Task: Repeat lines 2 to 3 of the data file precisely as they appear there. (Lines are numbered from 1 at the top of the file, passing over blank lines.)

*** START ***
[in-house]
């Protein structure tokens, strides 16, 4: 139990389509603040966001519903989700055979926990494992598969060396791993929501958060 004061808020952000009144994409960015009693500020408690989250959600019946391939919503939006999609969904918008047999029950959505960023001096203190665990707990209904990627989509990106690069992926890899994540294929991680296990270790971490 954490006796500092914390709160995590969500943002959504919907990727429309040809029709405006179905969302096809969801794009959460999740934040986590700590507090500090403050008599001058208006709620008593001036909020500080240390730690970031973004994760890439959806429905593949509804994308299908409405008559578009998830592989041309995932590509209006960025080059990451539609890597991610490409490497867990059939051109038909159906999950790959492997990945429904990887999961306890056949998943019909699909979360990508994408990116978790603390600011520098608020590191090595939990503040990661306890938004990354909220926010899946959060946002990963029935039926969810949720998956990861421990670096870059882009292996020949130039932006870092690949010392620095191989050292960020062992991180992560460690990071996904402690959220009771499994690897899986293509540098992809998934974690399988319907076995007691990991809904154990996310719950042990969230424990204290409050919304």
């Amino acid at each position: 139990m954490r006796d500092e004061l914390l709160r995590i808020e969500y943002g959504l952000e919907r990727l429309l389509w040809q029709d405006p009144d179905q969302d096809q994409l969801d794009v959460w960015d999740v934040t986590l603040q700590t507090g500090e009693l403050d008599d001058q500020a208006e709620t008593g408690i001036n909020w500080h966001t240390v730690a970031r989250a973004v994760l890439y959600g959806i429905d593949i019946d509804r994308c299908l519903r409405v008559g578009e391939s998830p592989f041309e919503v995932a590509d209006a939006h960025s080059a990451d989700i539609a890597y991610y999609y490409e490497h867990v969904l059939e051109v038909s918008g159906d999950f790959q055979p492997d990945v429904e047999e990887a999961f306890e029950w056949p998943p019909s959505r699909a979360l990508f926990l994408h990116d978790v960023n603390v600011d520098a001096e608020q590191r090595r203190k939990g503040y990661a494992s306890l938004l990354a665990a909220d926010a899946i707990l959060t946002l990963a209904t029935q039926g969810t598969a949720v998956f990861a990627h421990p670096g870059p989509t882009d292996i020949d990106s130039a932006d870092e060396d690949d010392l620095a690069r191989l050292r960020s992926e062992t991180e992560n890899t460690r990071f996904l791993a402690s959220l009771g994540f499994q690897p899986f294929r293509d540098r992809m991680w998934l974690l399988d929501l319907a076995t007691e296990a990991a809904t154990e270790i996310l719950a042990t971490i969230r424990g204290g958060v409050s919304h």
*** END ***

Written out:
């Protein structure tokens, strides 16, 4: 139990389509603040966001519903989700055979926990494992598969060396791993929501958060 004061808020952000009144994409960015009693500020408690989250959600019946391939919503939006999609969904918008047999029950959505960023001096203190665990707990209904990627989509990106690069992926890899994540294929991680296990270790971490 954490006796500092914390709160995590969500943002959504919907990727429309040809029709405006179905969302096809969801794009959460999740934040986590700590507090500090403050008599001058208006709620008593001036909020500080240390730690970031973004994760890439959806429905593949509804994308299908409405008559578009998830592989041309995932590509209006960025080059990451539609890597991610490409490497867990059939051109038909159906999950790959492997990945429904990887999961306890056949998943019909699909979360990508994408990116978790603390600011520098608020590191090595939990503040990661306890938004990354909220926010899946959060946002990963029935039926969810949720998956990861421990670096870059882009292996020949130039932006870092690949010392620095191989050292960020062992991180992560460690990071996904402690959220009771499994690897899986293509540098992809998934974690399988319907076995007691990991809904154990996310719950042990969230424990204290409050919304």
């Amino acid at each position: 139990m954490r006796d500092e004061l914390l709160r995590i808020e969500y943002g959504l952000e919907r990727l429309l389509w040809q029709d405006p009144d179905q969302d096809q994409l969801d794009v959460w960015d999740v934040t986590l603040q700590t507090g500090e009693l403050d008599d001058q500020a208006e709620t008593g408690i001036n909020w500080h966001t240390v730690a970031r989250a973004v994760l890439y959600g959806i429905d593949i019946d509804r994308c299908l519903r409405v008559g578009e391939s998830p592989f041309e919503v995932a590509d209006a939006h960025s080059a990451d989700i539609a890597y991610y999609y490409e490497h867990v969904l059939e051109v038909s918008g159906d999950f790959q055979p492997d990945v429904e047999e990887a999961f306890e029950w056949p998943p019909s959505r699909a979360l990508f926990l994408h990116d978790v960023n603390v600011d520098a001096e608020q590191r090595r203190k939990g503040y990661a494992s306890l938004l990354a665990a909220d926010a899946i707990l959060t946002l990963a209904t029935q039926g969810t598969a949720v998956f990861a990627h421990p670096g870059p989509t882009d292996i020949d990106s130039a932006d870092e060396d690949d010392l620095a690069r191989l050292r960020s992926e062992t991180e992560n890899t460690r990071f996904l791993a402690s959220l009771g994540f499994q690897p899986f294929r293509d540098r992809m991680w998934l974690l399988d929501l319907a076995t007691e296990a990991a809904t154990e270790i996310l719950a042990t971490i969230r424990g204290g958060v409050s919304h």